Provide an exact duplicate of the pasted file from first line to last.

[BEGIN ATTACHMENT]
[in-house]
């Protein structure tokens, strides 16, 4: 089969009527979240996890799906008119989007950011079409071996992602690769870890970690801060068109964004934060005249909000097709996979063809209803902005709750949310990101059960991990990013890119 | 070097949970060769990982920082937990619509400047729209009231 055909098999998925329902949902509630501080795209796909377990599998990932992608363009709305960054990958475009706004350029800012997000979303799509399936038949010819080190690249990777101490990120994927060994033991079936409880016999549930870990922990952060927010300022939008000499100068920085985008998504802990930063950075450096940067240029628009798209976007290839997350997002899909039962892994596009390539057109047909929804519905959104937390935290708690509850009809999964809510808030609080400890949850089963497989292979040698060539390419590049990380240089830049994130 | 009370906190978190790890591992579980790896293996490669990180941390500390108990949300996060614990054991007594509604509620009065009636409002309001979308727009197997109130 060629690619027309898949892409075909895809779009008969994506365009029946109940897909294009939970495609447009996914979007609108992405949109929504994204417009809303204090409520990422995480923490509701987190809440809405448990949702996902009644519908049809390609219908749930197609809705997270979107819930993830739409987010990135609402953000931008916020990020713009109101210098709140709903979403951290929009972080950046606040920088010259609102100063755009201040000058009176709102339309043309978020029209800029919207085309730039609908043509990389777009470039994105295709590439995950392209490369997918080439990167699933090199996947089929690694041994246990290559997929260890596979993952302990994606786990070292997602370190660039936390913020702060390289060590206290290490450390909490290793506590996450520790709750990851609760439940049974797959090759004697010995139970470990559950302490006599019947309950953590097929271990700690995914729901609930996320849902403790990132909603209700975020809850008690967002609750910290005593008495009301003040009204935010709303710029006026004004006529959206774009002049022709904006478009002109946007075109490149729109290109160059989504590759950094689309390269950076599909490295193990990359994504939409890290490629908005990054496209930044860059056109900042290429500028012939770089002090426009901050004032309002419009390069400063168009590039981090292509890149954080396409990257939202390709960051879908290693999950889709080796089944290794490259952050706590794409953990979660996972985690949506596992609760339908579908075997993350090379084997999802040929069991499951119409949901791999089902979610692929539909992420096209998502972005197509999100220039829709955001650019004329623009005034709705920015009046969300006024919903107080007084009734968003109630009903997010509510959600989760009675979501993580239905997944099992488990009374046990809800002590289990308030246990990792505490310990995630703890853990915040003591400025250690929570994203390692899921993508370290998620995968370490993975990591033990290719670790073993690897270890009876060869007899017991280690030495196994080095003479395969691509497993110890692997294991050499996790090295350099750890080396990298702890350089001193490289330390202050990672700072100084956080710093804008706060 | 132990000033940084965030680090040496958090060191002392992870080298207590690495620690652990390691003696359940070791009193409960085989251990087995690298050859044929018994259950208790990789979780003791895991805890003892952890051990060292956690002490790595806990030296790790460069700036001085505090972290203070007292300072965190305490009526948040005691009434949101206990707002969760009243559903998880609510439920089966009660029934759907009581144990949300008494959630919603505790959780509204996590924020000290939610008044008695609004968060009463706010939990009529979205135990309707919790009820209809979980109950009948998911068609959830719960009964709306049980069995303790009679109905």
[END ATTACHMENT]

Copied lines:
[in-house]
């Protein structure tokens, strides 16, 4: 089969009527979240996890799906008119989007950011079409071996992602690769870890970690801060068109964004934060005249909000097709996979063809209803902005709750949310990101059960991990990013890119 | 070097949970060769990982920082937990619509400047729209009231 055909098999998925329902949902509630501080795209796909377990599998990932992608363009709305960054990958475009706004350029800012997000979303799509399936038949010819080190690249990777101490990120994927060994033991079936409880016999549930870990922990952060927010300022939008000499100068920085985008998504802990930063950075450096940067240029628009798209976007290839997350997002899909039962892994596009390539057109047909929804519905959104937390935290708690509850009809999964809510808030609080400890949850089963497989292979040698060539390419590049990380240089830049994130 | 009370906190978190790890591992579980790896293996490669990180941390500390108990949300996060614990054991007594509604509620009065009636409002309001979308727009197997109130 060629690619027309898949892409075909895809779009008969994506365009029946109940897909294009939970495609447009996914979007609108992405949109929504994204417009809303204090409520990422995480923490509701987190809440809405448990949702996902009644519908049809390609219908749930197609809705997270979107819930993830739409987010990135609402953000931008916020990020713009109101210098709140709903979403951290929009972080950046606040920088010259609102100063755009201040000058009176709102339309043309978020029209800029919207085309730039609908043509990389777009470039994105295709590439995950392209490369997918080439990167699933090199996947089929690694041994246990290559997929260890596979993952302990994606786990070292997602370190660039936390913020702060390289060590206290290490450390909490290793506590996450520790709750990851609760439940049974797959090759004697010995139970470990559950302490006599019947309950953590097929271990700690995914729901609930996320849902403790990132909603209700975020809850008690967002609750910290005593008495009301003040009204935010709303710029006026004004006529959206774009002049022709904006478009002109946007075109490149729109290109160059989504590759950094689309390269950076599909490295193990990359994504939409890290490629908005990054496209930044860059056109900042290429500028012939770089002090426009901050004032309002419009390069400063168009590039981090292509890149954080396409990257939202390709960051879908290693999950889709080796089944290794490259952050706590794409953990979660996972985690949506596992609760339908579908075997993350090379084997999802040929069991499951119409949901791999089902979610692929539909992420096209998502972005197509999100220039829709955001650019004329623009005034709705920015009046969300006024919903107080007084009734968003109630009903997010509510959600989760009675979501993580239905997944099992488990009374046990809800002590289990308030246990990792505490310990995630703890853990915040003591400025250690929570994203390692899921993508370290998620995968370490993975990591033990290719670790073993690897270890009876060869007899017991280690030495196994080095003479395969691509497993110890692997294991050499996790090295350099750890080396990298702890350089001193490289330390202050990672700072100084956080710093804008706060 | 132990000033940084965030680090040496958090060191002392992870080298207590690495620690652990390691003696359940070791009193409960085989251990087995690298050859044929018994259950208790990789979780003791895991805890003892952890051990060292956690002490790595806990030296790790460069700036001085505090972290203070007292300072965190305490009526948040005691009434949101206990707002969760009243559903998880609510439920089966009660029934759907009581144990949300008494959630919603505790959780509204996590924020000290939610008044008695609004968060009463706010939990009529979205135990309707919790009820209809979980109950009948998911068609959830719960009964709306049980069995303790009679109905």